WASHINGTON — Sam Reich has had his eyes on the sky since he was seven, when he assembled his first hobby store rocket.
His dad unknowingly purchased the largest motor available, and when the pair got ready to launch the three-foot model, they glanced over a warning label and laughed: “Watch out for low flying planes,” it read.
“We thought it was a joke, but it ended up going about 1,000 feet and we never saw the rocket again,” said Reich, now one of about 30 students from Florida’s Plantation High School competing in the Team America Rocketry Challenge this weekend.
Four teams from Plantation High School and a group from Western High School in Davie, Fla., all about a half hour from Miami, are among 100 national finalists facing off on Saturday morning in The Plains, Va., for a share of $60,000 in scholarship money and spots in more advanced contests.
“That’s what it’s all about,” said Joe Vallone, a Plantation aerospace engineering teacher and Team America Rocketry Challenge mentor.
Because of travel expenses, Plantation planned to arrive Friday night, though other finalists met earlier in the day in the Kennedy Caucus Room on Capitol Hill as teams showcased their designs, built rockets with congressmen and visited their representatives’ offices.
“In a very real sense, you are carrying on the torch of the exploration and discovery that President Kennedy talked about, as you give the best of your energies and skills to this incredible rocket competition,” said Susan Lavrakas, director of workforce at Aerospace Industries Association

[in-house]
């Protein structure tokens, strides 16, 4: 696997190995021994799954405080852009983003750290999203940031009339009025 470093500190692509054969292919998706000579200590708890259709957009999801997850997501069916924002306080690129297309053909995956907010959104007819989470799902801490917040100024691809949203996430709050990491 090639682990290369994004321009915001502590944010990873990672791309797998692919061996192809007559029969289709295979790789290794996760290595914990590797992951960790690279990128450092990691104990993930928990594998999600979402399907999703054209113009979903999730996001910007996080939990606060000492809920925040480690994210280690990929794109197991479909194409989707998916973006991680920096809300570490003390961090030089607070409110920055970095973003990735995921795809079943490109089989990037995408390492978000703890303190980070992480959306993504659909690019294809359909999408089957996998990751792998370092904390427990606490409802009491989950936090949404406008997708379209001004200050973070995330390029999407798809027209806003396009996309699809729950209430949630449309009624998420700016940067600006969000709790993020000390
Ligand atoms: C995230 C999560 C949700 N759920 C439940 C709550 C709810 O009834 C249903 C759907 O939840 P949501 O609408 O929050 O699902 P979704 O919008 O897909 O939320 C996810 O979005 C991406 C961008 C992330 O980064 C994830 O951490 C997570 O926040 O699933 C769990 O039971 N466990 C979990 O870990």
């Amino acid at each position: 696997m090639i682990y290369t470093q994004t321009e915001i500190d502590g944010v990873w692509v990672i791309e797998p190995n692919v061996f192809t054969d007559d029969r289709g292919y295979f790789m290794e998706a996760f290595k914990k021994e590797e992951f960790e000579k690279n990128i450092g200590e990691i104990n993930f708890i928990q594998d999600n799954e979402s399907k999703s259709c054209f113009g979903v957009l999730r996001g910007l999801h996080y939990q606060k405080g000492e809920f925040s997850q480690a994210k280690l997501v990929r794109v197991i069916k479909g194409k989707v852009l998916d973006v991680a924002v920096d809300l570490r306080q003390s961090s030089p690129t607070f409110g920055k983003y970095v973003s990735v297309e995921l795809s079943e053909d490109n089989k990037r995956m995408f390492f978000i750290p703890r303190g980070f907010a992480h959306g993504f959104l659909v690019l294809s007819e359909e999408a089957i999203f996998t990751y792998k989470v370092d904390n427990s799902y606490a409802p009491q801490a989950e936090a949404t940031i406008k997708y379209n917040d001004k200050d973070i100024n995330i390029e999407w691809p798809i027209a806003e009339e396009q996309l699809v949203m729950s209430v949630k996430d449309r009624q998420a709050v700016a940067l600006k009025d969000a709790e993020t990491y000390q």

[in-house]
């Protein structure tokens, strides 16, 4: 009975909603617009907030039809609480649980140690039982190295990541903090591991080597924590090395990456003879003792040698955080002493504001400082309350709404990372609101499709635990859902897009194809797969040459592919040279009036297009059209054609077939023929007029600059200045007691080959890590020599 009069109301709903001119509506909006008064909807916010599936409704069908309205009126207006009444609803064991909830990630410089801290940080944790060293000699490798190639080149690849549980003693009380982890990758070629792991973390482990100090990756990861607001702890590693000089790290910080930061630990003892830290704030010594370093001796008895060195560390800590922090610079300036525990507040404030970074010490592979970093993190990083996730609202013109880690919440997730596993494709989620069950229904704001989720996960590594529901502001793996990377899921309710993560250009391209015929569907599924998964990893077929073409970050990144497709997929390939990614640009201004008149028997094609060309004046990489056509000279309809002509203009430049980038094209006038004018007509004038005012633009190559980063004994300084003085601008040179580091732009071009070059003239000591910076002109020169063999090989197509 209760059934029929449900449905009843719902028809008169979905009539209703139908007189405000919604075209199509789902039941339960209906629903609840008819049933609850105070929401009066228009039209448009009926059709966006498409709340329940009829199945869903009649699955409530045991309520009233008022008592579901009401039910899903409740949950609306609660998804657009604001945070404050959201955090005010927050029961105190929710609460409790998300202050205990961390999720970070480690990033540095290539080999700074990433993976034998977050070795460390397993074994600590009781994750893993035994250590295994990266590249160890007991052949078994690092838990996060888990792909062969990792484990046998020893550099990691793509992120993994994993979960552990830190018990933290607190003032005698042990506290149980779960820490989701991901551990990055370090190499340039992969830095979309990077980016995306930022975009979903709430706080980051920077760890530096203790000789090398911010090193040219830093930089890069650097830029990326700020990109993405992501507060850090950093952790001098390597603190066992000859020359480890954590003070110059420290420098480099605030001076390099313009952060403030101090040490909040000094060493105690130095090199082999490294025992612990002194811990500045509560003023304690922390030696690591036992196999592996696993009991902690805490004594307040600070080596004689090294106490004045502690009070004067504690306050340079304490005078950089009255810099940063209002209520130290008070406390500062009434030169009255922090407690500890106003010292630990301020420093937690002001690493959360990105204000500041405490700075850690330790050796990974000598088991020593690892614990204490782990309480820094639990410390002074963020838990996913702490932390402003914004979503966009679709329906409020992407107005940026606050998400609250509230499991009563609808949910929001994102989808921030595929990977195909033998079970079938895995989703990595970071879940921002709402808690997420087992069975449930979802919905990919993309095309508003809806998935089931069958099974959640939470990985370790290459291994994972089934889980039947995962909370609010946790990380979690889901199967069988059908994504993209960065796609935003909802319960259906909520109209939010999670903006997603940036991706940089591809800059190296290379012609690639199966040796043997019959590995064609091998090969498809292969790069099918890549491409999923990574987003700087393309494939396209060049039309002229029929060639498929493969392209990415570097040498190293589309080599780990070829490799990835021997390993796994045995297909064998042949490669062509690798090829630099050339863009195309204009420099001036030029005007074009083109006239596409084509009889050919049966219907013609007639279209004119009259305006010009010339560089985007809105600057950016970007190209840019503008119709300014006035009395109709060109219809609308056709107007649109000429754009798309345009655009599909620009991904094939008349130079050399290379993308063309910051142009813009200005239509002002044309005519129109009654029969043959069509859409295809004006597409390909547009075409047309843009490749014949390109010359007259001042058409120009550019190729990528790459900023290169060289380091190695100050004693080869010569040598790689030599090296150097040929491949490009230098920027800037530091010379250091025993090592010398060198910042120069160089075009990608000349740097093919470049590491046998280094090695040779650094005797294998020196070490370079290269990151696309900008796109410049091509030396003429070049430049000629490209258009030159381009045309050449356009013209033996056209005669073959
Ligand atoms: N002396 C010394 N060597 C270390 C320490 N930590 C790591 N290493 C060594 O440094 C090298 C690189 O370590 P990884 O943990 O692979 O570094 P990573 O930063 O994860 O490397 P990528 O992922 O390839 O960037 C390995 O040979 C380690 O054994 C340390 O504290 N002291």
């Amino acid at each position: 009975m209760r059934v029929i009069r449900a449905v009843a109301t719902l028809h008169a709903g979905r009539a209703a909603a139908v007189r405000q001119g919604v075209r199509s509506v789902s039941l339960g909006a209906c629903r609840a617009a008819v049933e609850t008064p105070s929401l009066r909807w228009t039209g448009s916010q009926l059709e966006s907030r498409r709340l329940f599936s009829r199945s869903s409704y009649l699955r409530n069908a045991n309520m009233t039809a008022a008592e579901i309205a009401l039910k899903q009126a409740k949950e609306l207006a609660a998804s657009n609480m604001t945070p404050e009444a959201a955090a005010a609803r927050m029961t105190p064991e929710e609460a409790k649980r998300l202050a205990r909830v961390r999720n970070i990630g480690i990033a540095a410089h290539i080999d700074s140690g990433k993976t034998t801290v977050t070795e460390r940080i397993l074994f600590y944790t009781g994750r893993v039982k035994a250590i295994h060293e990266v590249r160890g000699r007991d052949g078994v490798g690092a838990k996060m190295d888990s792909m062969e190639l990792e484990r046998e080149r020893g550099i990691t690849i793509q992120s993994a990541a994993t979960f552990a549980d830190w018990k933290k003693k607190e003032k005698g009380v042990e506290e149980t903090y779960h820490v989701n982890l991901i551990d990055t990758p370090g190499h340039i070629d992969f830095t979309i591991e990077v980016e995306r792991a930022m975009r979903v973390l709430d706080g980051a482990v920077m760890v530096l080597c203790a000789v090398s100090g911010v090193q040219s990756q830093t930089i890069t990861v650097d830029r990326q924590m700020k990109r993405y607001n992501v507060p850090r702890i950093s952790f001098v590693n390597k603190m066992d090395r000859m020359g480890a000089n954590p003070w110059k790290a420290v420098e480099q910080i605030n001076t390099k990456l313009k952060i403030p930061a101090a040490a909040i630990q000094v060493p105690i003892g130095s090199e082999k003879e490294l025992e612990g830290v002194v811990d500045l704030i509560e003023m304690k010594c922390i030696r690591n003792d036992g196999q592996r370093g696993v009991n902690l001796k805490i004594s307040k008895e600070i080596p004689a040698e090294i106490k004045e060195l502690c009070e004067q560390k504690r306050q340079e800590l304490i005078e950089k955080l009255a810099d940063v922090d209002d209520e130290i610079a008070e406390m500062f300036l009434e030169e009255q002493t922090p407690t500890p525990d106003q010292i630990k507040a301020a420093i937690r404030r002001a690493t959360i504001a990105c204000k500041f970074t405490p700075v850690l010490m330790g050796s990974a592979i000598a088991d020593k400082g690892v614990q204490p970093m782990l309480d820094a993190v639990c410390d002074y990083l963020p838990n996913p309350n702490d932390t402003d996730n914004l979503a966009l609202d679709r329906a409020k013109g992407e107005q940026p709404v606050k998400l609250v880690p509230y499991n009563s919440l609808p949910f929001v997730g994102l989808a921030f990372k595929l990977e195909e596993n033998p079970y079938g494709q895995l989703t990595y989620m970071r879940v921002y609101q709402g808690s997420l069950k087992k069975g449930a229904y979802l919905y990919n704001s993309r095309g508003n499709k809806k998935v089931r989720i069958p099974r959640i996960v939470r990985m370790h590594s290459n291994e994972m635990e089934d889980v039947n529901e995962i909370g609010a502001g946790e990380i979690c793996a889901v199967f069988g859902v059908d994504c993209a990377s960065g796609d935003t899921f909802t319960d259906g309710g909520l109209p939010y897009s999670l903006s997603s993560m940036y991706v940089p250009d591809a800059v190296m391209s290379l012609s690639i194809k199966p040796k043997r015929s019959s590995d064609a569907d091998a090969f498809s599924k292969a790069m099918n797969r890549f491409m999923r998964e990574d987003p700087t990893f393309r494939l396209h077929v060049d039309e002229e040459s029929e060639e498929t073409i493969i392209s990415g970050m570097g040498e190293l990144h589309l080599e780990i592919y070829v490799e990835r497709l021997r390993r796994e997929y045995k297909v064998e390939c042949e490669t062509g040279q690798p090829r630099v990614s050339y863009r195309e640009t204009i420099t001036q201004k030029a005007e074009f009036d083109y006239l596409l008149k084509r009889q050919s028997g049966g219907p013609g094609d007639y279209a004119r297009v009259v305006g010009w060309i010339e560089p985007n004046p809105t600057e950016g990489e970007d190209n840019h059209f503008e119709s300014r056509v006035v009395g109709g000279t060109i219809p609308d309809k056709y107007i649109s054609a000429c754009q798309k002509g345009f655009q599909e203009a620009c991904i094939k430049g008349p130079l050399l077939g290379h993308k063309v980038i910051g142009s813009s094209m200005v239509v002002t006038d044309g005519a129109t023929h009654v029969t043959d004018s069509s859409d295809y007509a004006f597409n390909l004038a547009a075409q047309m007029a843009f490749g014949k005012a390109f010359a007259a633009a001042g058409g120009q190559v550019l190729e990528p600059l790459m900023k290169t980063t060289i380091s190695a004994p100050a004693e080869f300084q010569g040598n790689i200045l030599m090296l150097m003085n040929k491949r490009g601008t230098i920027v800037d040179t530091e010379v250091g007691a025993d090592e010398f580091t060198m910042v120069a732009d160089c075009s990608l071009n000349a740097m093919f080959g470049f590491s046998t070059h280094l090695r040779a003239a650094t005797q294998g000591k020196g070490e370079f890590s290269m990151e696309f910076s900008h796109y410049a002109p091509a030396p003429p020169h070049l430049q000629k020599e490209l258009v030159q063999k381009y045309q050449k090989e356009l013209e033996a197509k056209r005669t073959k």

A team from the U.S. Virgin Islands pieced together miniature plastic rockets with Rep. Donna Christensen, D-V.I.
“It’s harder for me, but they taught me a lot,” she said with a laugh, as the boys reached for small checkered parachutes and plastic fins.
It’s critically important for the country to educate students about science and technology so companies don’t have to recruit as much talent from abroad, Christensen added.
“This begins them on their way to learning and practice so they can be the workers our science industries need,” she said.
Students toted around their years’ work, handmade rockets capable of launching straight into the sky. Each design features a tube with fins on one end and a pointed or rounded top on the other. They came in an array of colors and sizes, from a hot pink rocket nearly as tall as the girl carrying it, to a landscape-covered rocket emblazoned with “Peach State.”
But the task isn’t as simple launching a rocket into the air; each design has to carry a raw egg placed on its side, remain in the air for 48 to 50 seconds and reach an altitude of 750 feet, among other requirements.
Winning would be especially sweet for seniors, such as Reich. The 17-year-old said he began to appreciate the rocketry competition more as high school went on because a birth defect slowed him down in baseball and eventually became life threatening. Last year, Reich required surgery to flatten out his chest by having a titanium bar placed over his heart and lungs.
Rocketry, he said. “was another way for me to be active even though I had a hard time being active on the baseball field.”
And they should have a shot at winning, members said. The team spent four to five weeks alone on perfecting the rocket’s stability so it could balance on a pin, and then traveled to launch sites every Saturday morning to test their design and plan modifications.
Seeing the rocket launch successfully on Saturday would be reward enough, said Gabriel Hernandez, a Plantation senior who’s been designing the team’s rocket since this summer.
“It’s an overwhelming feeling,” he said. “Like when you take a test and you did perfect because you know everything on it. You achieve something and work hard for it and it pays off.”